Sean Connery, who epitomised the suave yet cold-hearted spy James Bond in seven iconic thrillers and won several awards, including one Oscar, has passed away aged 90, his family said on Saturday.
Knighted by Queen Elizabeth in 2000, the Edinburgh-born Connery took up odd jobs in early years and appeared in some films, before James Bond happened. His dialogue, “Bond, James Bond”, defined his portrayal of the spy, widely considered the best among actors who played the iconic role.
The seven films Connery appeared as James Bond are: Dr. No (1962), From Russia with Love (1963), Goldfinger (1964), Thunderball (1965), You Only Live Twice (1967) Diamonds Are Forever (1971) and Never Say Never Again (1983).
Born Thomas Sean Connery on August 25, 1930, he was the son of a factory worker and a domestic cleaner. His initial years were difficult, working as a coffin polisher, delivering milk and briefly joining the Royal Navy.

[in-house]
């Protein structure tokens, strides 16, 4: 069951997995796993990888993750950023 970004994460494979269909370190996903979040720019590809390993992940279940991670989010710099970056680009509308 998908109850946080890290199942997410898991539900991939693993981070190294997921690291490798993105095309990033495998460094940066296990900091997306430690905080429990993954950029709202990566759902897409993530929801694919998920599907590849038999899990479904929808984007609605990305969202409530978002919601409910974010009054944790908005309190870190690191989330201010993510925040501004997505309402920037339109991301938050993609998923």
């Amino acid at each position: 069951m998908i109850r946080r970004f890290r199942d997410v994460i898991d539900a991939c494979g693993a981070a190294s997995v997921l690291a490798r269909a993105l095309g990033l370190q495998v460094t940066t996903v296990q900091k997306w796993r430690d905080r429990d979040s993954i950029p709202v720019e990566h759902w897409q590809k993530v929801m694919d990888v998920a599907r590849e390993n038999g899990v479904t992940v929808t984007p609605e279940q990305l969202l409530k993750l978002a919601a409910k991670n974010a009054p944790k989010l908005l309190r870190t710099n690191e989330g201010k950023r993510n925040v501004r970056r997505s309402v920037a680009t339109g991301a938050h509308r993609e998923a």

Connery took to bodybuilding and worked as a model at the Edinburgh College of Art. He briefly played for Manchester United, but driven by the acting bug, took to the stage. He was noticed while participating in the 1953 Mr Universe competition.
One of his first appearances was as an extra in the 1954 film, Lilacs in the Spring, before he got his first lead role in Blood Money (1954). Then James Bond happened, with Connery selected to play the lead in Dr No, after other actors such as Cary Grant and Richard Burton were considered.
His other notable films included The Hunt for Red October, Indiana Jones and the Last Crusade and The Rock.
Connery was married twice; first to Australian actress Diane Cilento, and then to Moroccan-French painter Micheline Roqubrune. He was a member of the Scottish National Party that seeks independence for Scotland, and funded it until 2001.